From soda cans and ladders to electrical wiring and airplane fuselages, countless products are made by aluminum companies. Along with steel, it’s become one of the world’s most widely used metals. While you’ve almost certainly used a product containing this metal below, we’ve compiled a list of seven facts about aluminum that may surprise you.
It Doesn’t Rust
Since it doesn’t contain iron, aluminum doesn’t rust. Only metals containing iron, including steel, can rust. This makes aluminum an attractive choice of material for outdoor applications where moisture is a problem. Aluminum products can withstand rain, sleet, snow and humidity without rusting.
It’s the World’s Most Abundant Metal
Consisting of about 8.2% of the Earth’s crust, aluminum is the world’s most abundant metal. Because there’s so much aluminum readily available, it typically costs less than other, less-common metals.
Aluminum is also recyclable, meaning aluminum products can be smelted down and reused in other applications. According to the Aluminum Association, it’s the “most recyclable of all materials.” When aluminum is recycled, nearly all of the metal can be reused without creating any waste. And the Aluminum Association notes that recycling just a single aluminum can saves enough energy to power an MP3 player while listening to entire album of songs.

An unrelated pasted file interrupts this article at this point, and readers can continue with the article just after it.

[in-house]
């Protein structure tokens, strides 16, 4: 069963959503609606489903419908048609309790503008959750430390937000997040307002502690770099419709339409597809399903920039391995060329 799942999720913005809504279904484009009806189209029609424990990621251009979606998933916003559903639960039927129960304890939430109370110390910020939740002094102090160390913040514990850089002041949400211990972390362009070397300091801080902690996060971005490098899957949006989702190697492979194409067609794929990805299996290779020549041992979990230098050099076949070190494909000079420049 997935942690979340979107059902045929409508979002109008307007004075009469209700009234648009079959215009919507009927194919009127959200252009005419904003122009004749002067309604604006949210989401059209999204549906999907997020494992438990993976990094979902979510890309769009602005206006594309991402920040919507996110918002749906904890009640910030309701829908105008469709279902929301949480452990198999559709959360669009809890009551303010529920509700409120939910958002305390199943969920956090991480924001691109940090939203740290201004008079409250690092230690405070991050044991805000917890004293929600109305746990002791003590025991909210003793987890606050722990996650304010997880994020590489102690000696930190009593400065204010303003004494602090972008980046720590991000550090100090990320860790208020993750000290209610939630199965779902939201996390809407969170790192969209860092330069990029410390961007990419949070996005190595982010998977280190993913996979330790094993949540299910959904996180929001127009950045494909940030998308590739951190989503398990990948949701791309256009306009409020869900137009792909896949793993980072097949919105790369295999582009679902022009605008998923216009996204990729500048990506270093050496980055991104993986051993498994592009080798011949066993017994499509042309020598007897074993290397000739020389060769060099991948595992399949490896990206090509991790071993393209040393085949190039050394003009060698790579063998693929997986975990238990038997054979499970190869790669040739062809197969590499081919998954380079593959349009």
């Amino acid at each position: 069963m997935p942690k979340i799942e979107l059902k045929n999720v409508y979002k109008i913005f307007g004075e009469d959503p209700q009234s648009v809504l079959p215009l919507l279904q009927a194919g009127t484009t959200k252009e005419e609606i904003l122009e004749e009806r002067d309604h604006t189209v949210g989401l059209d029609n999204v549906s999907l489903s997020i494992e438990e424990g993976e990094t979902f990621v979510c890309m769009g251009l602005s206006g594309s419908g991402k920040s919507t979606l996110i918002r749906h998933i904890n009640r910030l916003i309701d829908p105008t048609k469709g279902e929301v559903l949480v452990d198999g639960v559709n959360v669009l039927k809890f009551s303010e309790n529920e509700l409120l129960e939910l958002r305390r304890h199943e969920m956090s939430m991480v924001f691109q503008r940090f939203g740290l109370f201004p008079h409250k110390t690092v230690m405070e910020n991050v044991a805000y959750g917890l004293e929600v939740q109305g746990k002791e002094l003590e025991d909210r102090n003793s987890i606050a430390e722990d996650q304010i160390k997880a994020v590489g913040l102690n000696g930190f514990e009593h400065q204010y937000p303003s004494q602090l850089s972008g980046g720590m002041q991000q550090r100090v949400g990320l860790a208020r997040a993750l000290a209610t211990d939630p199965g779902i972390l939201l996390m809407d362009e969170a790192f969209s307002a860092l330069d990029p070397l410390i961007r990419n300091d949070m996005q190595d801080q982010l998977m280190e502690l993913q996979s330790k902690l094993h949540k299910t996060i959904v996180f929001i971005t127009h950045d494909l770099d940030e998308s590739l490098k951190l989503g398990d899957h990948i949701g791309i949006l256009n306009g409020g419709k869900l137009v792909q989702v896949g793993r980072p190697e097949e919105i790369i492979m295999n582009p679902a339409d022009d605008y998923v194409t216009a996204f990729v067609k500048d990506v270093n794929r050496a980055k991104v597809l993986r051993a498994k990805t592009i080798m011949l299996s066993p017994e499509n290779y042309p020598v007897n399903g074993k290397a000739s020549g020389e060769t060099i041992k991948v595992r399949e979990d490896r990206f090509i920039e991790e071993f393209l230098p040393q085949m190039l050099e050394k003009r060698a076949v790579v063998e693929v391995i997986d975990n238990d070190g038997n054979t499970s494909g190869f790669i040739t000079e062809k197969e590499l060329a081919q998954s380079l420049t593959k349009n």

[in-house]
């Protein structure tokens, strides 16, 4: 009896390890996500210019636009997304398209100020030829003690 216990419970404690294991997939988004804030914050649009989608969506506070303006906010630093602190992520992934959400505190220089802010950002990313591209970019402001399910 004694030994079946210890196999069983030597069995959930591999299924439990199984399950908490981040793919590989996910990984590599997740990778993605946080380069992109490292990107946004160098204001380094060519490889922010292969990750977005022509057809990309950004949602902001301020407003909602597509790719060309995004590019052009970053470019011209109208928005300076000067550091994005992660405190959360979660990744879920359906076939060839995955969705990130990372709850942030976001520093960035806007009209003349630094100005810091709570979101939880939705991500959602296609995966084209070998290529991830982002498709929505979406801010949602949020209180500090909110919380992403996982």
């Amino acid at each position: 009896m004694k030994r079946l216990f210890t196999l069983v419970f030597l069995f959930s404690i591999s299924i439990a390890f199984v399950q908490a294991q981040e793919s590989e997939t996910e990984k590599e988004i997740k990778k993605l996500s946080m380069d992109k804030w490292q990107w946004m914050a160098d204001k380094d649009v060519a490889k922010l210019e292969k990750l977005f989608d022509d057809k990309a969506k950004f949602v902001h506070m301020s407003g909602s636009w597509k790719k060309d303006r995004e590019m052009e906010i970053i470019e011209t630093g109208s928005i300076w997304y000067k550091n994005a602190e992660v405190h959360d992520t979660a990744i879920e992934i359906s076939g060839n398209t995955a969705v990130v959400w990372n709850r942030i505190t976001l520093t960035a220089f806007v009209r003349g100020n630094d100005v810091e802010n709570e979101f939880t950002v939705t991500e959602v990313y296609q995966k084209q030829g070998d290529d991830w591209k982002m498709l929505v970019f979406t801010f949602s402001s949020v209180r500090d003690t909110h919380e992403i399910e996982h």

It Weighs One-Third Less Than Steel
One of the reasons aluminum has become such a widely used metal in the manufacturing industry is because of its lightweight characteristics. On average, aluminum weighs one-third less than steel. If a block of steel weighs 100 pounds, for example, an aluminum block of the same size would weight just 33.3 pounds.
It Was Used Thousands of Years Ago
Some of the first documented uses of aluminum occurred thousands of years ago in Ancient Greece. Back then, people would dye their clothes with alum, which of course, contained aluminum. With that said, industrial production of aluminum as a metal didn’t begin until the late 19th century when the Heroult process was invented.
It’s Resistant to Heat
While lightweight, aluminum is highly resistant to heat. It will still smelt from a solid to liquid state when exposed to enough heat, but it takes temperatures in excess of 1,220 degrees Fahrenheit to smelt aluminum.
Aluminum is a ductile metal that’s easy to bend and shape. Using basic tools and minimal pressure, manufacturing companies can mold aluminum into the necessary shape for their respective applications. Its low ductility makes it ideal for forming and molding applications when compared to metals with a higher ductility.